Wednesday, March 03, 2010

Federalism, Not "States' Rights"

I've alluded to this before, and in light of the association of "states' rights" with unpopular ideas, I definitely think it's a good idea to use the more accurate term "Federalism". Gary Wood has a great post on why "Federalism" is a better fit:

We must understand states’ don’t have rights but an obligation to use their governing power to defend their citizens’ rights whenever federal power oversteps its enumerated obligations. We are not secessionist, nor are we abolitionists but rather restorationists devoted to our original meaning and the foundational strength of the 9th and 10th Amendments combined with an acceptance of personal responsibility.

We honor the federal laws as supreme laws of the land when they are pursuant to, and in keeping with, the U.S. Constitution while we oppose all efforts for federal laws and mandates beyond their granted powers no matter what moral clothing they are dressed in. Unconstitutional law, even if clothed in good intention, is still bad law and the states are obligated to check it, and declare it as such. If an unconstitutional law is so universally good as to benefit the general welfare of all citizens in all states let the processes of Article V be invoked. Until such time we stand by the duty of states’ powers to protect us for many unconstitutional laws and mandates that began with good intentions have crippled our economy and usurped authority far beyond original meaning.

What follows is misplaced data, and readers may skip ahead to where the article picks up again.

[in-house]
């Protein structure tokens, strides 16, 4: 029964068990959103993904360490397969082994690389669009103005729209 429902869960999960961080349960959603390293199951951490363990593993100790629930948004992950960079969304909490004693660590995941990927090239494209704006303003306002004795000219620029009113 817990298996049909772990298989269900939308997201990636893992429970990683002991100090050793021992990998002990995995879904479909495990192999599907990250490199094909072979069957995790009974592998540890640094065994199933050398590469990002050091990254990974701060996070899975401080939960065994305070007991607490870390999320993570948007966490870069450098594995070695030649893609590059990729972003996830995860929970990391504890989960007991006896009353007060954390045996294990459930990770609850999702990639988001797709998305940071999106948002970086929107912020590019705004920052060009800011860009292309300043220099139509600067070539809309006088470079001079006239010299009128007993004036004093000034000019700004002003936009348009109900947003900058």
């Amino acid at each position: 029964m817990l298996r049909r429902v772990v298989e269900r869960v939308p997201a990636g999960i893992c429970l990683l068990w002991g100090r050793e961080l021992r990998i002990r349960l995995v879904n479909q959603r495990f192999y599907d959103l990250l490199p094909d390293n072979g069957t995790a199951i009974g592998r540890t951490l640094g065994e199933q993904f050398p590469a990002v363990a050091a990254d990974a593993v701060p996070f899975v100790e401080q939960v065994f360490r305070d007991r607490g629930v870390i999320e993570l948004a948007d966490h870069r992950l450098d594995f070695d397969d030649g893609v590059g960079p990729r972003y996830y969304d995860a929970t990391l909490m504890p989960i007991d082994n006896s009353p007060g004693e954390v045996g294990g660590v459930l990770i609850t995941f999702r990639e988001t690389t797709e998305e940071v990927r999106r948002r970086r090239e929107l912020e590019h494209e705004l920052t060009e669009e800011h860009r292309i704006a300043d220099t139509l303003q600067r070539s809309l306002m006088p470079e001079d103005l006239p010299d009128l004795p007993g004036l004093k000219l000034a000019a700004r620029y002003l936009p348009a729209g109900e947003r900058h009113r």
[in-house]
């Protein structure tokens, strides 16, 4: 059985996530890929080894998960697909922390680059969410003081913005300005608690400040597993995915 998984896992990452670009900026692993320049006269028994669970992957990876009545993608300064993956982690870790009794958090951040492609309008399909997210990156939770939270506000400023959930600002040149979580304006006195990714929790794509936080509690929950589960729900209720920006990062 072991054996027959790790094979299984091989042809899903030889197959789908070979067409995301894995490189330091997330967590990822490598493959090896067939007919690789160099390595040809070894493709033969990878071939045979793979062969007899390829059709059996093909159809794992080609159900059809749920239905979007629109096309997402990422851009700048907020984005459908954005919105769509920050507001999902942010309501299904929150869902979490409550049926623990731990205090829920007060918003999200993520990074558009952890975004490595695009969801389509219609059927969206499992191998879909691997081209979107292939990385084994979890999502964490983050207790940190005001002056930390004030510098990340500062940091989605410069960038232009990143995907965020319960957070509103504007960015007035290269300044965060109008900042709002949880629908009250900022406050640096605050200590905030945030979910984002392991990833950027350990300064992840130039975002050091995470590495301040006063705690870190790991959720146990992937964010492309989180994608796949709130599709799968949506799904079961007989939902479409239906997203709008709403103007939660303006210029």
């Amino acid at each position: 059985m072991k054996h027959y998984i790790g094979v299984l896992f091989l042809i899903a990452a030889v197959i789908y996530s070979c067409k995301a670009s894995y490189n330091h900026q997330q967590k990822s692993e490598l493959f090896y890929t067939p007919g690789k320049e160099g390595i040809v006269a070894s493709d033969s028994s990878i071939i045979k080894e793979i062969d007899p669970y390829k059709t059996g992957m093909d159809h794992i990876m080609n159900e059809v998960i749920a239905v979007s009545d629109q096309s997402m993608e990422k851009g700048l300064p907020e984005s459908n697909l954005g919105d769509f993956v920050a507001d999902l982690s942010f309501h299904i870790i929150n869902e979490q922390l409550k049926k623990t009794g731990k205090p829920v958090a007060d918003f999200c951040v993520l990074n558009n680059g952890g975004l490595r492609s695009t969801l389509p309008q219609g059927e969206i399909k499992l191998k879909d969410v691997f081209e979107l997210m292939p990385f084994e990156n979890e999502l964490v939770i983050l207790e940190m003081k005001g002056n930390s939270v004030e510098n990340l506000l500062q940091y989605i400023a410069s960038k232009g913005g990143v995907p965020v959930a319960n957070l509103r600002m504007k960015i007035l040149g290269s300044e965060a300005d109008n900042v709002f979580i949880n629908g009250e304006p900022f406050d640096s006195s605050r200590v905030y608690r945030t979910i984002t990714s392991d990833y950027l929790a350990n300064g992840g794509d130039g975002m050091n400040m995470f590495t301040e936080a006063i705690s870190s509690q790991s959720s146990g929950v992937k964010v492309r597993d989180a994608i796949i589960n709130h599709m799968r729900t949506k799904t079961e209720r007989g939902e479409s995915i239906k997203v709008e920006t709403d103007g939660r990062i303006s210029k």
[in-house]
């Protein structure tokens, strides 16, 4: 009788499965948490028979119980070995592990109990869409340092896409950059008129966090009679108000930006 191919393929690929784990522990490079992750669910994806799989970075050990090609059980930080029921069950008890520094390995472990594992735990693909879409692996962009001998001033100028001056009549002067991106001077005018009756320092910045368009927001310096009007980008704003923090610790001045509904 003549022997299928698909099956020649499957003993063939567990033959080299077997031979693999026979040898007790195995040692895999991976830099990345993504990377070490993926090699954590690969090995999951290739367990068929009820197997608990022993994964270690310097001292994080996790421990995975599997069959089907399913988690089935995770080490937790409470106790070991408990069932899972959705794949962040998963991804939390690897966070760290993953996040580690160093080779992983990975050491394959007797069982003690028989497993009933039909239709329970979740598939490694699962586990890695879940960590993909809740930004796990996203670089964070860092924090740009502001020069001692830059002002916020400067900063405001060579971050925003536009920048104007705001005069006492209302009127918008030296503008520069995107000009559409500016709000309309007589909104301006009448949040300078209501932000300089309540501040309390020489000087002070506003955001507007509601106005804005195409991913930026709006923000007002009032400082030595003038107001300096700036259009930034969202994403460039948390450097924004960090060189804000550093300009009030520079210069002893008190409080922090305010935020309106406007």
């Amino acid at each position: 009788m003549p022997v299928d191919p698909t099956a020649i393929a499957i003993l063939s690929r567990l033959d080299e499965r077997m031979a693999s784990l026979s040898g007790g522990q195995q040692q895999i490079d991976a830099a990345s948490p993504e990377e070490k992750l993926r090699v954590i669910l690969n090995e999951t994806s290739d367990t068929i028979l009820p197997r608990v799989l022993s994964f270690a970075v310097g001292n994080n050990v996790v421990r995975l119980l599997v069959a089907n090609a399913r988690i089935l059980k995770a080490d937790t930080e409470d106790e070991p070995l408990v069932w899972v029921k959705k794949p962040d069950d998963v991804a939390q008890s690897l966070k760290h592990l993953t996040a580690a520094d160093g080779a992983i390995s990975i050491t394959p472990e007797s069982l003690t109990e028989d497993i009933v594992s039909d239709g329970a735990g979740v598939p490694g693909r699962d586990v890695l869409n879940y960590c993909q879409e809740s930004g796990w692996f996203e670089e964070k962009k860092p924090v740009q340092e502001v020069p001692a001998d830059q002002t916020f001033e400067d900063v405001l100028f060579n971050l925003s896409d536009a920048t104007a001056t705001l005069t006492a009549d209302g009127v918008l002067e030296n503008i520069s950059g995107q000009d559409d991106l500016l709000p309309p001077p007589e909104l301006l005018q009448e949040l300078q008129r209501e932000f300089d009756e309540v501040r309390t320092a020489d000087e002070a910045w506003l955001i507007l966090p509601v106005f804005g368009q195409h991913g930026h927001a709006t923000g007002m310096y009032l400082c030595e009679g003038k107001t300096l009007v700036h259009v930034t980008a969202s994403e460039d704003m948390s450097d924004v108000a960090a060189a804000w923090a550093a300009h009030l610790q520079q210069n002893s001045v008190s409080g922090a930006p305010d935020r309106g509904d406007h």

Let every member of every organization supporting state sovereignty and federalism cleanse the language so our opponents cannot easily attack the wrong target. Should they target federalism and the original meaning we can defeat them with truth. Freedom is not outdated, federal government is an agreement among the people of different sovereign states, the 10th Amendment has never been repealed, and virtue is still necessary for securing our posterity’s future rights to life, liberty, and the pursuit of happiness.

The common usage of the term "rights" is engaged when people discuss an abuse of power. If someone had the power to do some wrong to me, and they did so, we say that they violated my "rights". Likewise, when the federal government has the power to do something it doesn't have the authority to do, we say that the federal government violated someone's "rights". But these terms are so misunderstood now that too many people find it acceptable for the federal government to overstep its authority as long as it is accomplishing something they consider good. The problem is that a limited federal government is good, and allowing it to become unlimited in order to feed the poor, or provide health care to children, or criminalize/decriminalize abortion still allows it to violate its authority, of which it has none in those areas.

The original Constitutional Senate was the protector of federalism because it provided a constant pressure to keep federal power limited. That's why those who favored unlimited, centralized power needed to have it removed. And that's why the only way to return to a Constitutionally-limited government is to repeal it.

1 comment:

Brian said...


I my spare time I started to research Orestes Brownson and Territorial Democracy and particularly his explanation penned in the "American Republic."

Kirk, Russello, and Elazar have written modern analysis.